Kelly married Ida Nadeau, who was from Quebec, Ontario, in 1915. The couple lived in Green Bay after their marriage and had one daughter named Jacqueline.[19] He was active in the Green Bay community, serving on the city's Board of Education as president from 1930 to 1933, the University of Wisconsin Board of Visitors from 1934 to 1938, and the University of Wisconsin Board of Regents from 1938 to 1940. He also was an organizer and supporter of the first Green Bay chapter of Alcoholics Anonymous and a member of the Knights of Columbus.[4] Kelly died on August 3, 1951, at the age of 75 after suffering his second heart attack; his first occurred in 1942.[2]

References

Citations

  1. ^ a b c d e Christl, Cliff. "Dr. W. W. Kelly". Green Bay Packers, Inc. Archived from the original on October 31, 2018. Retrieved October 30, 2018.
  2. ^ a b c "Dr. Kelly Dies Of Heart Attack: Part 1". Green Bay Press-Gazette (clipping). August 4, 1951. p. 1. Archived from the original on October 31, 2018. Retrieved October 31, 2018 – via Newspapers.com.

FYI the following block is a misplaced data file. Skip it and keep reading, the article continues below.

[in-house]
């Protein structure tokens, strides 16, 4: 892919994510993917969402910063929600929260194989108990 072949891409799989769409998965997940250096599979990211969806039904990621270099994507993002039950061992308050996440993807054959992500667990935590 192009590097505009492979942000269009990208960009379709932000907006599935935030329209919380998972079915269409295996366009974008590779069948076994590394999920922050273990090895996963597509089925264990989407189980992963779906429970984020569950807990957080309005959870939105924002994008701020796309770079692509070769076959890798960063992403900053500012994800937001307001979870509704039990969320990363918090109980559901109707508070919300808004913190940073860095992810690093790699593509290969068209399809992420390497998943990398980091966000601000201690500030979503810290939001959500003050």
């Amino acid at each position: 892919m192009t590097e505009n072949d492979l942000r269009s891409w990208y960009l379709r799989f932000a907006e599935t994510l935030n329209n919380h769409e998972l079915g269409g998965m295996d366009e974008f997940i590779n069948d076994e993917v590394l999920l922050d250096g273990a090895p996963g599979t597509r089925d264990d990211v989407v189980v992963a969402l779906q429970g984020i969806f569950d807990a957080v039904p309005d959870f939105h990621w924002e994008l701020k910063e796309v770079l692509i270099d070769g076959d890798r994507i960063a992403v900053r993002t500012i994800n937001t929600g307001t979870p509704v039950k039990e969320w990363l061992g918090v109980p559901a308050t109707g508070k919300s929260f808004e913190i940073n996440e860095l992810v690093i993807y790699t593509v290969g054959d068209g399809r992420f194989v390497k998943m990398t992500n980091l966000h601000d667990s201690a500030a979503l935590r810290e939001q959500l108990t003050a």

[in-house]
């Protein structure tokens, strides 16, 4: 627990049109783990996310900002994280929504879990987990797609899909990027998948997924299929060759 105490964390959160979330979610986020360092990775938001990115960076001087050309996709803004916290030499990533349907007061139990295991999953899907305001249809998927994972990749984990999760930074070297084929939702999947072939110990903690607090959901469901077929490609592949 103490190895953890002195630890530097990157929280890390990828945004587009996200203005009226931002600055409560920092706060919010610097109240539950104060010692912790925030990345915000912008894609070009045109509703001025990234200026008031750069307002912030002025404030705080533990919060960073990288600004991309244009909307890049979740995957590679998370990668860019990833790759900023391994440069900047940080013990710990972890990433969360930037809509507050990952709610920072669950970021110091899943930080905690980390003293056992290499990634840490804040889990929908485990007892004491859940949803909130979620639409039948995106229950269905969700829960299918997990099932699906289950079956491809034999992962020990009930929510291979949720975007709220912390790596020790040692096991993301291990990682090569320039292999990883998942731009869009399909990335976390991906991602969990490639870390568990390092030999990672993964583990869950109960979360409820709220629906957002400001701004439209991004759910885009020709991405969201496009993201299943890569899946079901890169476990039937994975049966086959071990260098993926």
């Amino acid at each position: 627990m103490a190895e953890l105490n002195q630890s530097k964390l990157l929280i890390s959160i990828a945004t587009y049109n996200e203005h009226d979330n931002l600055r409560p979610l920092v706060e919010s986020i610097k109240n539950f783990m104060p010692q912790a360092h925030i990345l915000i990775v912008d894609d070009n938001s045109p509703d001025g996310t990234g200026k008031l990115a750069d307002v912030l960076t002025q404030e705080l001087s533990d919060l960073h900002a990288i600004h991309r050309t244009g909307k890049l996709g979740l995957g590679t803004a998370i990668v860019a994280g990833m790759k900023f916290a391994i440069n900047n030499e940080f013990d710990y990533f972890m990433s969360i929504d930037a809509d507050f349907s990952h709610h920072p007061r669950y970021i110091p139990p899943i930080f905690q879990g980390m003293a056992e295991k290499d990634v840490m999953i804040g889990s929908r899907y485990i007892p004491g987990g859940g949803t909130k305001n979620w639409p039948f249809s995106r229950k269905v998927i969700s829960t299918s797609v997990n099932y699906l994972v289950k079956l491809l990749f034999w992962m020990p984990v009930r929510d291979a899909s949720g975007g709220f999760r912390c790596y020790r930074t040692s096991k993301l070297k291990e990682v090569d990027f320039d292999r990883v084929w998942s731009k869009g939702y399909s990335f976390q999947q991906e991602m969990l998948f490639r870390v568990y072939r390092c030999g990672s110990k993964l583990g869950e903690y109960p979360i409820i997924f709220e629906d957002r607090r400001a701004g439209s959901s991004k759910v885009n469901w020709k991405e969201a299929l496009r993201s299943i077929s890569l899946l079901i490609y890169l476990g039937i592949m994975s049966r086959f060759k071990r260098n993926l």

3. ^ a b "Packers Hall of Fame welcomes three". Green Bay Press-Gazette (clipping). March 12, 1994. p. 15. Archived from the original on November 2, 2018. Retrieved November 2, 2018 – via Newspapers.com.
  4. ^ a b "Dr. Kelly Dies Of Heart Attack: Part 2". Green Bay Press-Gazette (clipping). August 4, 1951. p. 2. Archived from the original on October 31, 2018. Retrieved October 31, 2018 – via Newspapers.com.
  5. ^ "Dr. Kelly Glad to Have Served; Has No Regrets: Part 1". Green Bay Press-Gazette (clipping). August 4, 1951. p. 1. Archived from the original on November 2, 2018. Retrieved November 2, 2018 – via Newspapers.com.